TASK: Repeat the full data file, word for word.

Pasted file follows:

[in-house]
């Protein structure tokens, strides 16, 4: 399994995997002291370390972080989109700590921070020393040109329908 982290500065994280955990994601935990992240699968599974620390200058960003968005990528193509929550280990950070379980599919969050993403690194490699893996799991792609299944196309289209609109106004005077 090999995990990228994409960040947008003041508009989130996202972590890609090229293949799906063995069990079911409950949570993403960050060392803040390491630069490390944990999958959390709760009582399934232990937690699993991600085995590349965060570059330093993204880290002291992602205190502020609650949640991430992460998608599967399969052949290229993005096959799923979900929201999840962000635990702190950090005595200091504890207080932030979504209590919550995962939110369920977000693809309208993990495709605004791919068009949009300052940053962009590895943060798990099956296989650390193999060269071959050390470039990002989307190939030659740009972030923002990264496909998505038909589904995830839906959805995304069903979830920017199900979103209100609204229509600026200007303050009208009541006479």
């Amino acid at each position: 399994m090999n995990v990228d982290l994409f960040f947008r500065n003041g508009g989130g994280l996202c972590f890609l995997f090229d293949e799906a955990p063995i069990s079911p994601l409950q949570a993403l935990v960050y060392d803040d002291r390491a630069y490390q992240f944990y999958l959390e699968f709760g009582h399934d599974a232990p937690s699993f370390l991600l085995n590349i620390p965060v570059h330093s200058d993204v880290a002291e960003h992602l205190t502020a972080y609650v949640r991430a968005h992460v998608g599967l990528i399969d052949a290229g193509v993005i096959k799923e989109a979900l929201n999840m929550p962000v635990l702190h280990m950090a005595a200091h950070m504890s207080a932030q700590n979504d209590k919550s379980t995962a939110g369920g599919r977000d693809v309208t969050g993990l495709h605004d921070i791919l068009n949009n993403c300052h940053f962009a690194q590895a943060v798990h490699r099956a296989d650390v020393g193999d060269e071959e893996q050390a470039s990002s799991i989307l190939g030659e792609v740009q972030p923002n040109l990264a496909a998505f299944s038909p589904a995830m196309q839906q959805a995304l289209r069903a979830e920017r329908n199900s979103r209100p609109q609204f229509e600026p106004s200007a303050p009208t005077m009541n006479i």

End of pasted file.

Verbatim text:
[in-house]
């Protein structure tokens, strides 16, 4: 399994995997002291370390972080989109700590921070020393040109329908 982290500065994280955990994601935990992240699968599974620390200058960003968005990528193509929550280990950070379980599919969050993403690194490699893996799991792609299944196309289209609109106004005077 090999995990990228994409960040947008003041508009989130996202972590890609090229293949799906063995069990079911409950949570993403960050060392803040390491630069490390944990999958959390709760009582399934232990937690699993991600085995590349965060570059330093993204880290002291992602205190502020609650949640991430992460998608599967399969052949290229993005096959799923979900929201999840962000635990702190950090005595200091504890207080932030979504209590919550995962939110369920977000693809309208993990495709605004791919068009949009300052940053962009590895943060798990099956296989650390193999060269071959050390470039990002989307190939030659740009972030923002990264496909998505038909589904995830839906959805995304069903979830920017199900979103209100609204229509600026200007303050009208009541006479």
């Amino acid at each position: 399994m090999n995990v990228d982290l994409f960040f947008r500065n003041g508009g989130g994280l996202c972590f890609l995997f090229d293949e799906a955990p063995i069990s079911p994601l409950q949570a993403l935990v960050y060392d803040d002291r390491a630069y490390q992240f944990y999958l959390e699968f709760g009582h399934d599974a232990p937690s699993f370390l991600l085995n590349i620390p965060v570059h330093s200058d993204v880290a002291e960003h992602l205190t502020a972080y609650v949640r991430a968005h992460v998608g599967l990528i399969d052949a290229g193509v993005i096959k799923e989109a979900l929201n999840m929550p962000v635990l702190h280990m950090a005595a200091h950070m504890s207080a932030q700590n979504d209590k919550s379980t995962a939110g369920g599919r977000d693809v309208t969050g993990l495709h605004d921070i791919l068009n949009n993403c300052h940053f962009a690194q590895a943060v798990h490699r099956a296989d650390v020393g193999d060269e071959e893996q050390a470039s990002s799991i989307l190939g030659e792609v740009q972030p923002n040109l990264a496909a998505f299944s038909p589904a995830m196309q839906q959805a995304l289209r069903a979830e920017r329908n199900s979103r209100p609109q609204f229509e600026p106004s200007a303050p009208t005077m009541n006479i």